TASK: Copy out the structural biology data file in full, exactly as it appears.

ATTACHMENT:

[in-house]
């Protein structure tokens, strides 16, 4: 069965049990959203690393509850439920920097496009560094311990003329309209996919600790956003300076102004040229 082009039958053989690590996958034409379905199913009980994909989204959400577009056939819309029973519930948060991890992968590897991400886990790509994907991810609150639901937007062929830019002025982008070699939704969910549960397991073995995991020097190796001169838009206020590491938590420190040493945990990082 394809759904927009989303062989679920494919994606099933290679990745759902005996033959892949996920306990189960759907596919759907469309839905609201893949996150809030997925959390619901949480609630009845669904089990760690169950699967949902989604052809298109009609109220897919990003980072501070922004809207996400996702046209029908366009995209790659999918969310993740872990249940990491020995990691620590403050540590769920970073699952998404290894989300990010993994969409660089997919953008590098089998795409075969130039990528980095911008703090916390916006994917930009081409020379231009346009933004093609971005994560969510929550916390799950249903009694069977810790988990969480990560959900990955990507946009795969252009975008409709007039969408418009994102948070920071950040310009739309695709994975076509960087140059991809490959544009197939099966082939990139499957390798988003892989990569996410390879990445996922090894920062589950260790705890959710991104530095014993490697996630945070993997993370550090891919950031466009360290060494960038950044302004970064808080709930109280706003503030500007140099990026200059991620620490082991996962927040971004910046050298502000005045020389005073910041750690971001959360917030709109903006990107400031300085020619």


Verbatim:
[in-house]
């Protein structure tokens, strides 16, 4: 069965049990959203690393509850439920920097496009560094311990003329309209996919600790956003300076102004040229 082009039958053989690590996958034409379905199913009980994909989204959400577009056939819309029973519930948060991890992968590897991400886990790509994907991810609150639901937007062929830019002025982008070699939704969910549960397991073995995991020097190796001169838009206020590491938590420190040493945990990082 394809759904927009989303062989679920494919994606099933290679990745759902005996033959892949996920306990189960759907596919759907469309839905609201893949996150809030997925959390619901949480609630009845669904089990760690169950699967949902989604052809298109009609109220897919990003980072501070922004809207996400996702046209029908366009995209790659999918969310993740872990249940990491020995990691620590403050540590769920970073699952998404290894989300990010993994969409660089997919953008590098089998795409075969130039990528980095911008703090916390916006994917930009081409020379231009346009933004093609971005994560969510929550916390799950249903009694069977810790988990969480990560959900990955990507946009795969252009975008409709007039969408418009994102948070920071950040310009739309695709994975076509960087140059991809490959544009197939099966082939990139499957390798988003892989990569996410390879990445996922090894920062589950260790705890959710991104530095014993490697996630945070993997993370550090891919950031466009360290060494960038950044302004970064808080709930109280706003503030500007140099990026200059991620620490082991996962927040971004910046050298502000005045020389005073910041750690971001959360917030709109903006990107400031300085020619």